The Food Fuzz

More than 20,000 lucky Britons will receive visits from trained food waste reduction officials.

photo by icebone (via Creative Commons)These “food champions” will tutor citizens on cooking with leftovers, preparing appropriately-sized portions, understanding “best before” dates and making better use of their freezers. Critics are calling the officials the “food police.”

The pilot program, launched by the government agency Waste & Resources Action Programme (WRAP) this week, could really help waste in the UK. Heck, they’re already making significant progress (and saving a few quid). At the very least, you can’t say the British government is ignoring the issue of food waste like a certain nation that declared its independence from England in 1776.

Sure, officials risk pestering citizens and/or boring to skilled homemakers, but isn’t that better than taking no action?

Of course, some people aren’t quite so enamored with the idea. Objections range from ‘waste of government money’ to ‘invasion of privacy.’ Matthew Elliott, chief executive of the TaxPayers’ Alliance voiced his displeasure:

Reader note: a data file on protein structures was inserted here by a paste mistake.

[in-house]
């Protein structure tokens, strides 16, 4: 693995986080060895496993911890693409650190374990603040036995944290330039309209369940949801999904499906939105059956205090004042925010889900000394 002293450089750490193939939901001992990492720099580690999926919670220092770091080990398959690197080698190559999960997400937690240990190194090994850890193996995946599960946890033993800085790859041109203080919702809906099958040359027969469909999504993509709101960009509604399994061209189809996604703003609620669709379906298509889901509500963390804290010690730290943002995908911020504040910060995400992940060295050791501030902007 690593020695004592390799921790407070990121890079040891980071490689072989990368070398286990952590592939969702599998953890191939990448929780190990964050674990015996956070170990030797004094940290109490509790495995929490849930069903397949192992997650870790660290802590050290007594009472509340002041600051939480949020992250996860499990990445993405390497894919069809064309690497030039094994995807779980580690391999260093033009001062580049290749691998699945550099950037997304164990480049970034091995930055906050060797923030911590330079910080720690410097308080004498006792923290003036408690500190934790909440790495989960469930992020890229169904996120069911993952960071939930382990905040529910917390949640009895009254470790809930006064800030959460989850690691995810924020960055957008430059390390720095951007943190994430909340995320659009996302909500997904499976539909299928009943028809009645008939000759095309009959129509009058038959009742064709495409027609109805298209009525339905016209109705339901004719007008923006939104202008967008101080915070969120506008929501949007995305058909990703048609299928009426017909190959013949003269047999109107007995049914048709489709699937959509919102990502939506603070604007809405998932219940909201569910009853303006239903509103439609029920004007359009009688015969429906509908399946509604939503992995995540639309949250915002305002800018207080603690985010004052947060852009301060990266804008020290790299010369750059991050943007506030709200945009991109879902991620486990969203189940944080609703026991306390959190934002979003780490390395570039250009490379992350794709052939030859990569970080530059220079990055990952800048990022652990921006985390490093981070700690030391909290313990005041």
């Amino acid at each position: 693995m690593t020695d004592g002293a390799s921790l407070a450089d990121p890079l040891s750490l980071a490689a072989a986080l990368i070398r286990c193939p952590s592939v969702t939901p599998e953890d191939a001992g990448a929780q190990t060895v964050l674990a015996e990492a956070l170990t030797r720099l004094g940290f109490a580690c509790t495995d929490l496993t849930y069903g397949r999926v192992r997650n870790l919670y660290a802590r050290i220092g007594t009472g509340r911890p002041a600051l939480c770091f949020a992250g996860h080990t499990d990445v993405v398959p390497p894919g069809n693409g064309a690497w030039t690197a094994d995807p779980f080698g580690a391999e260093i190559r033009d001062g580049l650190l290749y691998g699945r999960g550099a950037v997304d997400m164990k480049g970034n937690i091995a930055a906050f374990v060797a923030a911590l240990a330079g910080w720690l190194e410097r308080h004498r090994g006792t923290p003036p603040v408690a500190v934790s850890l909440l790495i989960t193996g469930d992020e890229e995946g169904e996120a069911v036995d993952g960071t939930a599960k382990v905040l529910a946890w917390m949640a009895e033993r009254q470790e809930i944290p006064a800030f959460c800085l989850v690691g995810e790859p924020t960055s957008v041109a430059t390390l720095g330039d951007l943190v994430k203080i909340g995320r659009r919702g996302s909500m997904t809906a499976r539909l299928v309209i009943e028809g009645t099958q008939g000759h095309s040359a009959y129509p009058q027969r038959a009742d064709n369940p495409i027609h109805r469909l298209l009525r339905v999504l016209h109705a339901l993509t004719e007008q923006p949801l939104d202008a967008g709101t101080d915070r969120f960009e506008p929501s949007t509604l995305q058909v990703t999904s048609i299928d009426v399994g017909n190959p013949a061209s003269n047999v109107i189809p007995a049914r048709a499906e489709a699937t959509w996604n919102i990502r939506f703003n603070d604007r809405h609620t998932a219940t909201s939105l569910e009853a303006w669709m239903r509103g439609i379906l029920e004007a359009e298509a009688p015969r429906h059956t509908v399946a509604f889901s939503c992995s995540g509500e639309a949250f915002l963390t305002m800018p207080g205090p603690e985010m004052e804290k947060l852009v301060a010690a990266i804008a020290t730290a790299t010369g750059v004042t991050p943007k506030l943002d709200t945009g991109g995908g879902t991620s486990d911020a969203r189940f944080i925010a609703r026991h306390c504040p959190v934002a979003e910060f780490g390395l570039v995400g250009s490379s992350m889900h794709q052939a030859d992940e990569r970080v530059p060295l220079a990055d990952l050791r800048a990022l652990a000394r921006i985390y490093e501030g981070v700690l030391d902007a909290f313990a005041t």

This is a prime example of excessive Government nannying, and a waste of public money and resources. In the grip of a recession, the last thing people need is someone bossing them about in their own kitchen.

Yet, those not interested can always give a polite ‘No, thanks.’ And the program will make adjustments based on the findings of the seven-week trial in Herefordshire and Worcestershire.

The eight food champions have received a day’s training on how to…champion food. That should be enough–shoot, I haven’t had a day of training and that hasn’t stopped me from lecturing dishing out advice.

What’s your take? Useful public service? “Excessive government nannying?” Or something in between?

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